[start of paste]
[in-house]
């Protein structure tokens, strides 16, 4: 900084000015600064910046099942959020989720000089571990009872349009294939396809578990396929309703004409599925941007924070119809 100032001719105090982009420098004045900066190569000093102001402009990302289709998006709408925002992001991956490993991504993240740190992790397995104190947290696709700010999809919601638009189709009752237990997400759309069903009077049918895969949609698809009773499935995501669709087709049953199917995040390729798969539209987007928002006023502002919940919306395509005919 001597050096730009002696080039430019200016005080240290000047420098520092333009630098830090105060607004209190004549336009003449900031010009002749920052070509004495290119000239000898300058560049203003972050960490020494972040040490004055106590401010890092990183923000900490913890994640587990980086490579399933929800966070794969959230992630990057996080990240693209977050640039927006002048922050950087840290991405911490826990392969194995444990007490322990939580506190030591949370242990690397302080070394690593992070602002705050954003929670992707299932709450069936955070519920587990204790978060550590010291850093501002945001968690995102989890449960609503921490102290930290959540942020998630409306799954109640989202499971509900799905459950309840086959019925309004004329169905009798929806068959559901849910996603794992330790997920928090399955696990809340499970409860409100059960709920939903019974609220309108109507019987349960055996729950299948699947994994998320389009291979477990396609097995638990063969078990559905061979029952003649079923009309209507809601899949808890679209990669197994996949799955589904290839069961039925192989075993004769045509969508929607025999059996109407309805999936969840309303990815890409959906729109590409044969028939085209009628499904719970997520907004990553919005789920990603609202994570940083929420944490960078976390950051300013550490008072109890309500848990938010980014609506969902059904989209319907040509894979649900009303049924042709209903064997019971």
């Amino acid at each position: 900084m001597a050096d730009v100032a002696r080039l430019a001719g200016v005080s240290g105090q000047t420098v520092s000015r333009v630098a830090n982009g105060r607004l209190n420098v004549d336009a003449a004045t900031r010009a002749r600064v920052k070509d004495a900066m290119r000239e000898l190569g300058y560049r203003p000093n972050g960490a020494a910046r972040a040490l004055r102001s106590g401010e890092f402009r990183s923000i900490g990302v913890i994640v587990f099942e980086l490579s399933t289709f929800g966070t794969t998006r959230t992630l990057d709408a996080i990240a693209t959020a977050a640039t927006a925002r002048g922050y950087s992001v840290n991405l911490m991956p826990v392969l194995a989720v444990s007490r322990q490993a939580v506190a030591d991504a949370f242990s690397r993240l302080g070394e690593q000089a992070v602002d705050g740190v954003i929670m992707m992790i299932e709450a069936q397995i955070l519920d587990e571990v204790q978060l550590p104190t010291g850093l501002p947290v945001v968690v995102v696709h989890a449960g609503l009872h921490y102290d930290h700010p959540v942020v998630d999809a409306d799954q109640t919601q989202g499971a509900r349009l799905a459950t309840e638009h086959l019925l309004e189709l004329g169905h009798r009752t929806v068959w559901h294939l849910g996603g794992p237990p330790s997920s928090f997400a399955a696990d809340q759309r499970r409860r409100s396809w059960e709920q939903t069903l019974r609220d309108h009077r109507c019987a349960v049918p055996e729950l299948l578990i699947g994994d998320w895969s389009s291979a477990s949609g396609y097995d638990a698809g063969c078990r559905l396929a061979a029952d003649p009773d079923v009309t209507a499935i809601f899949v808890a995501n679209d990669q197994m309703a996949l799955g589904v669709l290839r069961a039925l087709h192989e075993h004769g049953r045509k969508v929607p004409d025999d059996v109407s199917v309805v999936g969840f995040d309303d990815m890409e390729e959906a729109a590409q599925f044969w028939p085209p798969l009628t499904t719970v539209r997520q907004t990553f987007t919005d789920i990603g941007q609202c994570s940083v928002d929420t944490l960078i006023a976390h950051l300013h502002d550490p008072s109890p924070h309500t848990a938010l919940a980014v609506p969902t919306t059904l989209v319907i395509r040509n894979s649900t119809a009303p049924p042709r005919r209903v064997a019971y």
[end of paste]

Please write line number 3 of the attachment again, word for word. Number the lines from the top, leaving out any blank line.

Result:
């Amino acid at each position: 900084m001597a050096d730009v100032a002696r080039l430019a001719g200016v005080s240290g105090q000047t420098v520092s000015r333009v630098a830090n982009g105060r607004l209190n420098v004549d336009a003449a004045t900031r010009a002749r600064v920052k070509d004495a900066m290119r000239e000898l190569g300058y560049r203003p000093n972050g960490a020494a910046r972040a040490l004055r102001s106590g401010e890092f402009r990183s923000i900490g990302v913890i994640v587990f099942e980086l490579s399933t289709f929800g966070t794969t998006r959230t992630l990057d709408a996080i990240a693209t959020a977050a640039t927006a925002r002048g922050y950087s992001v840290n991405l911490m991956p826990v392969l194995a989720v444990s007490r322990q490993a939580v506190a030591d991504a949370f242990s690397r993240l302080g070394e690593q000089a992070v602002d705050g740190v954003i929670m992707m992790i299932e709450a069936q397995i955070l519920d587990e571990v204790q978060l550590p104190t010291g850093l501002p947290v945001v968690v995102v696709h989890a449960g609503l009872h921490y102290d930290h700010p959540v942020v998630d999809a409306d799954q109640t919601q989202g499971a509900r349009l799905a459950t309840e638009h086959l019925l309004e189709l004329g169905h009798r009752t929806v068959w559901h294939l849910g996603g794992p237990p330790s997920s928090f997400a399955a696990d809340q759309r499970r409860r409100s396809w059960e709920q939903t069903l019974r609220d309108h009077r109507c019987a349960v049918p055996e729950l299948l578990i699947g994994d998320w895969s389009s291979a477990s949609g396609y097995d638990a698809g063969c078990r559905l396929a061979a029952d003649p009773d079923v009309t209507a499935i809601f899949v808890a995501n679209d990669q197994m309703a996949l799955g589904v669709l290839r069961a039925l087709h192989e075993h004769g049953r045509k969508v929607p004409d025999d059996v109407s199917v309805v999936g969840f995040d309303d990815m890409e390729e959906a729109a590409q599925f044969w028939p085209p798969l009628t499904t719970v539209r997520q907004t990553f987007t919005d789920i990603g941007q609202c994570s940083v928002d929420t944490l960078i006023a976390h950051l300013h502002d550490p008072s109890p924070h309500t848990a938010l919940a980014v609506p969902t919306t059904l989209v319907i395509r040509n894979s649900t119809a009303p049924p042709r005919r209903v064997a019971y």